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Feds Approve Another Offshore Wind Farm Southwest Of Nantucket

The construction of Vineyard Wind's first turbine, located approximately 15 miles southwest of Nantucket, pictured here in October 2023..

Posted on April 8, 2024

One of the offshore wind developers vying to supply power to Massachusetts and/or southern New England secured a key federal approval Tuesday morning, becoming the eighth commercial-scale offshore wind farm to be approved under President Joe Biden and boosting the country above 10 gigawatts of approved offshore wind power.

The U.S. Department of the Interior’s Bureau of Ocean Energy Management approved the “record of decision” for Avangrid’s New England Wind, which represents two projects – a 791 megawatt New England Wind 1 project and a 1,080 MW New England Wind 2 project. The energy giant last week submitted bids for New England Wind 1 and the combination of New England Wind 1 and 2 to Massachusetts, Rhode Island, Connecticut, and the three-state joint solicitation. The record of decision is the primary federal approval needed for the project to move ahead. Both projects will be located southwest of Nantucket.

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Avangrid, which is also behind the operational Vineyard Wind 1 project, said last week that its New England Wind proposals are “among the most mature offshore wind opportunities in the nation,” and that the New England Wind 1 project in particular “offers extraordinary certainty and viability” and could be operational in 2029.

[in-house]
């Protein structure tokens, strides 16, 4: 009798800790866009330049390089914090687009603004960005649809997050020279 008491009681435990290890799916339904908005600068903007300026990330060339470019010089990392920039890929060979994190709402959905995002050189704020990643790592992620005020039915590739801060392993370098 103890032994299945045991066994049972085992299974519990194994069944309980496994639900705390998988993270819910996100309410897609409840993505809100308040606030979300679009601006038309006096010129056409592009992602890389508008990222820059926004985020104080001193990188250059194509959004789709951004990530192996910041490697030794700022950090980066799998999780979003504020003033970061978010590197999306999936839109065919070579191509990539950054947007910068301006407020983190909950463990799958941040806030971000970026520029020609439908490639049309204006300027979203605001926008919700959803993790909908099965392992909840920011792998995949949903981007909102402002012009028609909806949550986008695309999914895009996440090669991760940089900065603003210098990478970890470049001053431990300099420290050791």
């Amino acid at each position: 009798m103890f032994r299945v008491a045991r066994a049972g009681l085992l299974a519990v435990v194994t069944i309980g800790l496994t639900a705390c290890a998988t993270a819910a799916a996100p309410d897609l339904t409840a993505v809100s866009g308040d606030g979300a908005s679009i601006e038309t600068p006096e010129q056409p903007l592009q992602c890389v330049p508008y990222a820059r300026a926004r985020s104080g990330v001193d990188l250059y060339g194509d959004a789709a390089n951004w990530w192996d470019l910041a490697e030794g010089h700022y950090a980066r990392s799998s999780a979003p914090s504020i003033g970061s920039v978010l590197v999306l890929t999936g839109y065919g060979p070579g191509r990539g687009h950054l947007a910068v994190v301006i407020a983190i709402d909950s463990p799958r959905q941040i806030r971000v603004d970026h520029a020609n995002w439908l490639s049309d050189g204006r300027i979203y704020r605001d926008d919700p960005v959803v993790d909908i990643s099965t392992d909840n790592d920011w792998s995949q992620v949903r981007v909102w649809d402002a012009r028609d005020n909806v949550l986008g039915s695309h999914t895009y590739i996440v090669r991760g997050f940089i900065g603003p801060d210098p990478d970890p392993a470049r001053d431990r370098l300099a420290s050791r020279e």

“With this federal approval, New England Wind stands apart as the most advanced and shovel-ready offshore wind opportunity in the Northeast region,” Avangrid CEO Pedro Azagra said Tuesday. “We are grateful to our many supporters and stakeholders that participated in the federal permitting process, and look forward to continued engagement as we work to bring thousands of well-paying jobs and clean, reliable power to New England.”

The Nantucket-based group ACK For Whales, which opposes the development of offshore wind projects due to the alleged impacts on the critically endangered North Atlantic right whale and the impacts on Nantucket as a National Historic Landmark, blasted the decision in an email on Thursday.

“This is a bad deal for endangered whales and a bad deal for Nantucket,” the group stated. “The additional turbines will be built. in the only year-round North Atlantic Right Whale habitat. The construction noise will now continue for several years, imperiling this critically endangered species. These turbines will be 1,171 feet tall, almost 40 percent taller than the current Vineyard Wind turbines. Staff and elected officials for the Town of Nantucket made no public objections to the project size or location.”

The combined New England Wind 1 and 2 project would generate 1,870 MW for New England, enough to power almost 1 million homes and reduce emissions by roughly the equivalent of taking 700,000 cars off the road annually. Avangrid said its combined project would create as many as 9,200 full-time equivalent jobs and bring $8 billion in direct investment to New England.


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